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Design Dimensions

The evolving workspace

THE FURNITURE for today’s workforce: Workstations that come with panels in various heights, integrated hanging storage shelves, marker boards, nametag holders, ample (and novel!) storage boxes, bag holders, movable fabric panels and acrylic privacy screens.

If you are part of the greater working population, you likely spend more time at the workplace over any other place during the day. Given that, have you ever wondered if your body is properly carried or supported by your chair and worktable?  Do your sensory and tactile requirements support your activities and make your work more enjoyable? Do you have the appropriate amount of privacy or inversely, are you allowed an adequate degree of interaction with your coworkers?

All these criteria have turned the design of environments and the manufacturing of office furniture into a sophisticated industry harnessing art, technology and the human psyche.

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When we speak of design, we are essentially speaking of our human-built environment. As you look around you, practically everything you see is a product of design. The process of designing was created to provide the tools and the environment needed to support human activity.

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From functional needs alone, the process of design grew to cater to more whimsical desires, and evolved in flourishing civilizations to become a tool for creating objects for comfort and pleasure. The creative process has grown leaps and bounds and has expanded in terms of its purpose and its contributions to human civilization. Design will continue to evolve as human needs change, and it will keep improving for as long as science provides the means to rethink, retool and recreate what we already have.

Last week, I was at the launch of the new Steelcase office furniture systems. Steelcase is one of the pioneers in its industry, having been established in the early 1900s. In the ’80s and ’90s, it was not only a prominent brand, but also a pioneer in the design of high-performance system partitions, ergonomic chairs and worktables.

Very recently, Steelcase bought into an Asian manufacturer and is now producing office furniture in the region. These Asian-made systems furniture not only carry a friendlier price, but also have been designed in consideration of the Asian scale, culture and workplace habits.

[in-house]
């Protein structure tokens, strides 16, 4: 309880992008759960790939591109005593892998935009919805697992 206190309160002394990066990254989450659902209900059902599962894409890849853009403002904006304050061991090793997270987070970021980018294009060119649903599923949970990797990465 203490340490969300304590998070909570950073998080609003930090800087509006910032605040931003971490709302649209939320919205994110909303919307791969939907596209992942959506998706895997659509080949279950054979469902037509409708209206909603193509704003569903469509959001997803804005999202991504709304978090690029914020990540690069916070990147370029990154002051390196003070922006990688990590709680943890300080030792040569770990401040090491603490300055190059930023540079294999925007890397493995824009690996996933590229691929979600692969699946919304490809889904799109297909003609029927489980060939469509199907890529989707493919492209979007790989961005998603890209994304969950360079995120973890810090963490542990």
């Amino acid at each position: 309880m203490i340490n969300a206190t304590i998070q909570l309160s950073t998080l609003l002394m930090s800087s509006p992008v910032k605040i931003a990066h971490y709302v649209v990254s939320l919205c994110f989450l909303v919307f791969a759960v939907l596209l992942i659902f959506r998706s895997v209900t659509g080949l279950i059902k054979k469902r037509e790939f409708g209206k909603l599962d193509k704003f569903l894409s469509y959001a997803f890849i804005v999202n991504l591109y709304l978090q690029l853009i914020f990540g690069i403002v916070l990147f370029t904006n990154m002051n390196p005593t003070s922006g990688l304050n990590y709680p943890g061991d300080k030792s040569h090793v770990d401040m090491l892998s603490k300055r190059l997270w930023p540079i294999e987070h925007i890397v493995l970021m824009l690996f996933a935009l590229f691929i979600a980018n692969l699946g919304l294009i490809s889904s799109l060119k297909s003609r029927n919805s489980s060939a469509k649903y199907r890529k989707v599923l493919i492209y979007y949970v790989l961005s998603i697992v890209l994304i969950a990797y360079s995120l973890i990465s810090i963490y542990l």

Dynamic changes

Long ago I wrote about the various generations: the Baby Boomers, Generation-X, Generation Y and Generation Z, each one like a subset of the human populace, born into a certain point in history, within certain socio-economic circumstances and into a particular stage of technological development,  with all  these ultimately molding its outlook in life. Each generation has its own concept of work and of living.

These dynamic changes in the demographics and psychographics of the various generations are what makes the lives of designers more challenging, for they have to keep abreast with the changing rules of the workplace. The current workforce is composed mostly of “Generation Y,” a peer group with members that are characteristically more conscious of their identities and sense of individuality.

They love to bring their personal belongings to their worktables, are empowered when allowed to maneuver in their own work style, and are conscious of the work-life balance. They long to express their identity and uniqueness through their workspaces.  Ironically, “Generation Y” is also egalitarian, with a deep dislike for hierarchy and a preference for working in teams. Being very much involved in social issues, it wants to change the world and knows that the collective power of many can influence policies and transform the status quo.

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Appealing to people

During their product launch, Steelcase demonstrated how their new system furniture took this generation into account. Their workstations came with panels in various heights, integrated hanging storage shelves, marker boards, nametag holders, had ample (and novel!) storage boxes, bag holders, movable fabric panels and acrylic privacy screens. I was quite amused by their systems for they had thoroughly looked into the Generation Y lifestyle, while still appealing to people of my Generation X and the Boomers.

Fortunately for today’s workforce, technology can provide for all the whims they desire.  On the commercial aspect, a comfortable workspace sparks creativity and promotes efficiency. That’s why the office system furniture industry thrives, because ultimately, happy workers translate to better profits and a flourishing business.  Which brings me back to the issue of how much time we should really be spending in our workspaces. For the greater majority that is the work-life balanced Generation Y, they’ve probably already figured it out for themselves.

Steelcase is distributed locally by Ultra Modular Concepts Inc. ([email protected]).

Contact the author through [email protected] or through our Asuncion Berenguer  Facebook account.

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TAGS: Design, property, workplace
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